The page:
I think I really fell in love with Elvis when I played the soundtrack to the 1998 film The Big Lebowski and heard "My Mood Swings." Lebowski is a big deal in my family. We watch it every Christmas - because you "don't fuck with the Jesus," as John Turturro says - but I don't think I really appreciated the movie until I picked up the CD. I knew Elvis, of course. Who could go to a college campus in the 80s or 90s and not know "Brilliant Mistake" (1986, King of America), "Veronica" (1989, Spike) and my graduation present to myself, The Juliet Letters (1993, with the Brodsky Quartet)? Elvis got around, even to Hawaii.

What, you mean there's another Elvis? Oh yeah, him. Hey, at least Elvis Costello hasn't, as far as I know, tried to sing the Hawaiian Wedding Song. Badly. In Hawaiian.

Well, if you're already a fan of this Elvis, you saw him at last year's Bumbershoot and you remember his gritty solo rendition of "Freedom for the Stallion," by New Orleans native Allen Toussaint. That song, and a subsequent fundraiser for victims of hurricane Katrina at New York's Lincoln Center, lead to the pair recording The River in Reverse. The album is a soulful love song for New Orleans featuring new compositions and seven covers from Toussaint's catalogue (including "Freedom"). The songs stick in your head like gumbo sticks to your ribs - if you're not positively blown away by "Ascension Day," then I'm going to pretend I don't know you when I see you - so I'm thrilled we get to see them perform together. - L. Quenzer Pre-concert CD recommendation: The River in Reverse, featuring "Broken Promise Land," "Ascension Day" and "Six-Fingered Man."

Masque featuring Vernon Reid

Monday, June 26 - 7:30pm

Dimitriou's Jazz Alley -

Call for reservations (206) 441-9729

or visit www.jazzalley.com / $22.50

Vernon Reid's new album is difficult to define, kind of like Reid himself. A visual artist, poet, essayist, film composer, father and husband, Reid is also one of the world's great guitar players. A Renaissance man, indeed. But that lack of definition is probably just the way Reid likes it.

His newest collaboration with Masque, Other True Self, is full of the searing guitar licks Reid's been known for since the mid-80s when he was in the metal band Living Colour. He shreds on the new album's opener, "Game is Rigged," until it's almost hard to listen to the massive sound he generates. The band follows this up with a cover of Radiohead's "National Anthem," then "Flatbush Church Revisited" hits a straight-up reggae groove.

His label's website quotes Reid as saying "Masque is about identity: Who am I? Really, that question has informed everything I've done, from the beginning of my solo career." Apparently Reid's True Self identity is also part Middle Eastern (the penultimate "Mind of My Mind") and part Depeche Mode (a cover of "Enjoy the Silence"). What is going on? And how the hell did he get booked into Jazz Alley, of all places?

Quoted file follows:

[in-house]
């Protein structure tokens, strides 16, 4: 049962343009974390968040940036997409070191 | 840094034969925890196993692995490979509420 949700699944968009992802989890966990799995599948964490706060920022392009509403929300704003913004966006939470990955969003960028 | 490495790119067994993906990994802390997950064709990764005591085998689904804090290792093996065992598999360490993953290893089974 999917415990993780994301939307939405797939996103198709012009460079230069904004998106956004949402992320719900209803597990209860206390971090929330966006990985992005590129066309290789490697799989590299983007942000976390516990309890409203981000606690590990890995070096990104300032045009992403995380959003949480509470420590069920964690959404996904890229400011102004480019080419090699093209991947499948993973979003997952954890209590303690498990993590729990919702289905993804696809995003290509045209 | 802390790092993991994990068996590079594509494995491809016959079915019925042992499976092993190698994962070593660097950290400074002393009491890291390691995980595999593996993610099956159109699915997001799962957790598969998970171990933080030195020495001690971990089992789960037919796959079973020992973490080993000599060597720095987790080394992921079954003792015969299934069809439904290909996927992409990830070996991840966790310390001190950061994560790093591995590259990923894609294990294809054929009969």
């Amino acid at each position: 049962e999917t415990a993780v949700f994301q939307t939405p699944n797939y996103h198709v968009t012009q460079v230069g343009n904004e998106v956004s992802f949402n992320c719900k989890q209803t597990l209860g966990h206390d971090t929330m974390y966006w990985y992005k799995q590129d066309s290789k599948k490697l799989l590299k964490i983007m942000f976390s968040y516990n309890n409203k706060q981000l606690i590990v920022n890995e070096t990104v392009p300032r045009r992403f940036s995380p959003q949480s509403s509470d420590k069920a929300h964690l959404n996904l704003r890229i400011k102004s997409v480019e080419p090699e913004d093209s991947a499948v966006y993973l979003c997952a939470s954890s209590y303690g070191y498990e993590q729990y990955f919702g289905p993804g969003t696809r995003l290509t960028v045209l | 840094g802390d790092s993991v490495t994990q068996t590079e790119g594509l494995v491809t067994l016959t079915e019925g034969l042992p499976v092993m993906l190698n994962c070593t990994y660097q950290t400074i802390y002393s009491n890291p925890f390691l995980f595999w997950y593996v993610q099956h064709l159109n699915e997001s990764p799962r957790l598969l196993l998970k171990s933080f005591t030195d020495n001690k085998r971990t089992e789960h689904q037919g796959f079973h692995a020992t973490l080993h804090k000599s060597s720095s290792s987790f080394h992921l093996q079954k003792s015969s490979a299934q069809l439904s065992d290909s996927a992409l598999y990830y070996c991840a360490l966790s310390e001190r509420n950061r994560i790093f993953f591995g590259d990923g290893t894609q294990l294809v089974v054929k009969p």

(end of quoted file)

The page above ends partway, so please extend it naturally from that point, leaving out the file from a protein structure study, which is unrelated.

I, for one, wouldn't care if Reid were playing the bouzouki. He is part guitar player and part visionary, collaborating with a diversity of great artists like Public Enemy, Mick Jagger, Carlos Santana and the Roots. This should be a once-in-a-lifetime show for the jazz club. The other Masque members are Leon Gruenbaum (keyboard), Steve Jenkins (bass), and Don McKenzie (drums). - L. Quenzer

Pre-concert CD recommendation: Other True Self, featuring "Flatbush and Church Revisited," "Enjoy the Silence" and "Mind of My Mind."

Béla Fleck & the Flecktones, Chris Thile and The Duhks

Wednesday, June 28 - 7:30pm

Moore Theatre - / Tix at

www.ticketmaster.com

or (206) 628-0888 / $28-$38

Ask your average Joe-on-the-street what he thinks of banjo music, and you're probably going to get a response along the line of: "You mean like in Deliverance?" Invariably this will be accompanied by a shudder. And while "Dueling Banjos" has its place in the musical panoply, I'm happy to report that this, dear readers, is not the kind of banjo music Béla Fleck plays.

Nope. Although Fleck can certainly make a banjo perform unnatural acts& um, I mean, not sound like a banjo. Their newest album, The Hidden Land, opens with a Bach Fugue. But then, Fleck and the 'tones have never been comfortable in any box like "bluegrass" or "jazz," - and certainly not "easy listening," although the term "blue bop" makes me smile. Fleck has received Grammy nominations for performances in a staggering number of categories: jazz, bluegrass, pop, spoken word, contemporary Christian, gospel, classical, and country. 1996's Live Art won for best live album, and 2000's Outbound won for best contemporary jazz album. To date, Fleck is the only artist to receive nominations in as many diverse categories.

Their inventive fusion of genres should be even better in a live setting, and I can't wait to see Roy "Future Man" Wooten wailing on his SynthAxe drumitar (basically a drum synthesizer held like a guitar). Future Man's brother Victor Wooten, on bass, and saxophonist Jeff Coffin round out the Flecktones. Make sure you get to the Moore on time! Mandolin virtuoso Chris Thile (of Nickel Creek) and new-kids-on-the-block The Duhks open for Béla and the 'tones. This should be a great acoustic evening. - L. Quenzer

Pre-concert CD recommendation: The Hidden Land, featuring "Who's Got Three?", "Weed Whacker" and "Chennai."